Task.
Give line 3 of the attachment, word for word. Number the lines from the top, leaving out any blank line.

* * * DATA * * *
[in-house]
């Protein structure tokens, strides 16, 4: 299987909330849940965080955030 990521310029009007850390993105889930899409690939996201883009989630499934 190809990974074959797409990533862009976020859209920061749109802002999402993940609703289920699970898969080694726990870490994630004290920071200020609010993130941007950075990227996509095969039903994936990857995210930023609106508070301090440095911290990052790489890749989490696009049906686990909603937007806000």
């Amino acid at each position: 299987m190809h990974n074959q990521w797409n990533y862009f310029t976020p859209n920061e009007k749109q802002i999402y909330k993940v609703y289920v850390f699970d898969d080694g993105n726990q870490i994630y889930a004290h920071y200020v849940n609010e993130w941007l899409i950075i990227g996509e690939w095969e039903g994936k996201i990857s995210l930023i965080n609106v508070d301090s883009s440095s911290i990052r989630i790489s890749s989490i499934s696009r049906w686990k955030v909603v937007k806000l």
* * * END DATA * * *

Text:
């Amino acid at each position: 299987m190809h990974n074959q990521w797409n990533y862009f310029t976020p859209n920061e009007k749109q802002i999402y909330k993940v609703y289920v850390f699970d898969d080694g993105n726990q870490i994630y889930a004290h920071y200020v849940n609010e993130w941007l899409i950075i990227g996509e690939w095969e039903g994936k996201i990857s995210l930023i965080n609106v508070d301090s883009s440095s911290i990052r989630i790489s890749s989490i499934s696009r049906w686990k955030v909603v937007k806000l």